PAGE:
Durability: If you have not heard about the frequent problem with screws falling out then you haven't researched the D2000 well enough. They aren’t exactly the most durable headphones but I wouldn’t really expect the screw to fall out of this thing. The cord is extremely well built and almost requires wire cutters to destroy. One good feature is that the part of the cord that connects to the source is reinforced, in prior headphones this part would break apart or warp badly. The headphone is made of good materials, and the size adjustment works superb – it clicks right into place and doesn’t shift.

 

Lows: Better than the M50 because it’s more natural and not just pumped up so you can get more bass [quantity]. Impact is lacking but it seems audiophiles prefer even bass rather than a boom. I can agree with that, I don’t want impact, I want subbass.

 

Mids: This is a bassy headphone relative to Sennheisers and AKG and whatnot, but the mids are above average. It’s what most bassheads strive for – bass that you can hear, but without drowning out the rest of the spectrum like the mids.  The D2000 strikes a good equilibrium between the different parts of the sound spectrum such that it can be described as an audiophile-quality headphone.

 

Highs: At first, it was bright, and sibilant, but it tamed down after burn in. They are a bit more pronounced than what would be ideal, as they tend to intrude where they shouldn’t. The highs are a big reason why the mids seem recessed to some. It would be a better headphone if the highs were reduced a bit.

 

Value: This is why you get the D2000s. It can play any type of music well or at least decently. Lower tier headphones such as the XB500/700/M50/CAL/HARX simply cannot. No other headphone at $200 can do what this headphone does, and to get a decent upgrade from this headphone you might have to go to the $260-ish HD 650. After that, there isn’t really a headphone worth it until the D5000/D7000, or better yet the Audeze LCD-2. I have tried the Pro 900 and if you want an accurate reproduction of music as the artist intended then you would avoid that headphone. Based on the headphones I have tried, the best upgrade path for someone who wants somewhat accurate music but with bass presence is to go (1) If you’re broke, cheap IEMs i.e. Koss or Sennheiser CX300 at $30 (2) Don’t go for any of the garbage in between like the XB series or M50, save up and get the D2000s, it’s a better value and investment at $200 (3) When you can afford it (I cannot which is why I’m stuck with the D2000), the Audeze LCD-2 at $700+. The D5000/7000 is preferred by some but I don’t see enough of a change from the D2000s to justify the price increase.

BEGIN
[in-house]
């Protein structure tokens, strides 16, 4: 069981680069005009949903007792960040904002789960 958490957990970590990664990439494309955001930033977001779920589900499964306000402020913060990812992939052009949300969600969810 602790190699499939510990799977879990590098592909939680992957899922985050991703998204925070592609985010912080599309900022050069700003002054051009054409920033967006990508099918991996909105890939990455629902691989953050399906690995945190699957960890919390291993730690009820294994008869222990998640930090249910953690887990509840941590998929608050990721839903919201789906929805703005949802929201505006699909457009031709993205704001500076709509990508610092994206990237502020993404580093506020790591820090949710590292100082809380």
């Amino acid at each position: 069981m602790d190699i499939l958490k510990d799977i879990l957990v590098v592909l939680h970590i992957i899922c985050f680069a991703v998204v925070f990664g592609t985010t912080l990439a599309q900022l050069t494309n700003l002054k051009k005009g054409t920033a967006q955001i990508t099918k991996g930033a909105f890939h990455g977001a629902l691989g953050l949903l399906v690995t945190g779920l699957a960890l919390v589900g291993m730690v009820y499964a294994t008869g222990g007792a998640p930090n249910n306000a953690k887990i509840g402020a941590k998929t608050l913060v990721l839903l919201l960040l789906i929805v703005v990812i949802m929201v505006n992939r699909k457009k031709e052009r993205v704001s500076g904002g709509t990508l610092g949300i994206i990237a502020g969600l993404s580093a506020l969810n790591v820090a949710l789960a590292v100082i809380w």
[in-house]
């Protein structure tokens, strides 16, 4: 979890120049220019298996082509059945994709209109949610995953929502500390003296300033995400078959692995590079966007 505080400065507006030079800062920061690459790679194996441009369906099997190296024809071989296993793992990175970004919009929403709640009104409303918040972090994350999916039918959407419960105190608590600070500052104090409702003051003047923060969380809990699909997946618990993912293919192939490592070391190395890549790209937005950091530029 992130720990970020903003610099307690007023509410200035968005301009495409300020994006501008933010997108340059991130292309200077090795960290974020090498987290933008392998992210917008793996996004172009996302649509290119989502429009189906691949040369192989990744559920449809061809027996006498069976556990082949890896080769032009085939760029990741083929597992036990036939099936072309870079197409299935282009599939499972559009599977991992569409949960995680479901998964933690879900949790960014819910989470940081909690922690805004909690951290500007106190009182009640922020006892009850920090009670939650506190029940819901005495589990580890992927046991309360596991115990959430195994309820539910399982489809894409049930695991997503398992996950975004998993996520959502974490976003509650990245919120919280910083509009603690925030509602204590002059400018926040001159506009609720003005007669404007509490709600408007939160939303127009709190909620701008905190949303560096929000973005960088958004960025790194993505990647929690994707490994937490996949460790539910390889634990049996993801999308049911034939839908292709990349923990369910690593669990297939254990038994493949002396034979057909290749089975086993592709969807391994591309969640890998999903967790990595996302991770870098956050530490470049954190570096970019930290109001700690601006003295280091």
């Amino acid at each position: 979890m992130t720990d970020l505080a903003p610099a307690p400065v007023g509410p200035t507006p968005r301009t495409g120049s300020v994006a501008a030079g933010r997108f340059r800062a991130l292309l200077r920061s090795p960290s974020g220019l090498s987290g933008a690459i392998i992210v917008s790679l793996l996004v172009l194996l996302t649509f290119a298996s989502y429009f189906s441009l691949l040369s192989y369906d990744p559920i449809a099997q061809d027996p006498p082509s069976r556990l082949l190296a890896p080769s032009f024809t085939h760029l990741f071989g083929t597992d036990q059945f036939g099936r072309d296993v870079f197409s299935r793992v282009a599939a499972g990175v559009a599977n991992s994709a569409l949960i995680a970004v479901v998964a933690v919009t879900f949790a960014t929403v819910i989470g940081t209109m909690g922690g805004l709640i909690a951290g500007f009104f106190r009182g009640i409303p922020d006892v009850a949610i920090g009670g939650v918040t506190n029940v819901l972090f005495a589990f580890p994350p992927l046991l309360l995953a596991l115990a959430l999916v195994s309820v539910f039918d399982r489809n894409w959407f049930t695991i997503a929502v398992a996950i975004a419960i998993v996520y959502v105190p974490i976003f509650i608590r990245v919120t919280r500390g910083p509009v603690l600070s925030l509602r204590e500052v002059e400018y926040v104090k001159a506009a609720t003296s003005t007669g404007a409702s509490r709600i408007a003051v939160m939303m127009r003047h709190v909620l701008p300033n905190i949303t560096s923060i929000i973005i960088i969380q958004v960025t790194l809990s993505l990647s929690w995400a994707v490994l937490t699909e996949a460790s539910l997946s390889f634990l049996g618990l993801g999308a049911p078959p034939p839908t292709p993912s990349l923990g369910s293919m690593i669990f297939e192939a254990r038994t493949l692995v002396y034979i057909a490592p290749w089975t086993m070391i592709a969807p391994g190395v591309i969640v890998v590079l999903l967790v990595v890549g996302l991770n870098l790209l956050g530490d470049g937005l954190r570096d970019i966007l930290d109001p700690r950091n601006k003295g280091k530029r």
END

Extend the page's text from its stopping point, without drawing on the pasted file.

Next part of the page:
post #111 of 111

Hi guys, I'm new to the site and this my first post. I have recently purchased a set of AKG K550 but I really can't get on with the fit they are very loose on my head and the pads are Huge to say the least. Can I ask those who may have had a pair of K550 or at least tried them on will the Denons fit better? I tried to find a pair to try on but they are like gold dust around here.

 

Any views will be greatly appreciated 

New Posts  All Forums:Forum Nav:
  Return Home
  Back to Forum: Headphones (full-size)
Head-Fi.org › Forums › Equipment Forums › Headphones (full-size) › Denon AH-D2000's worth it?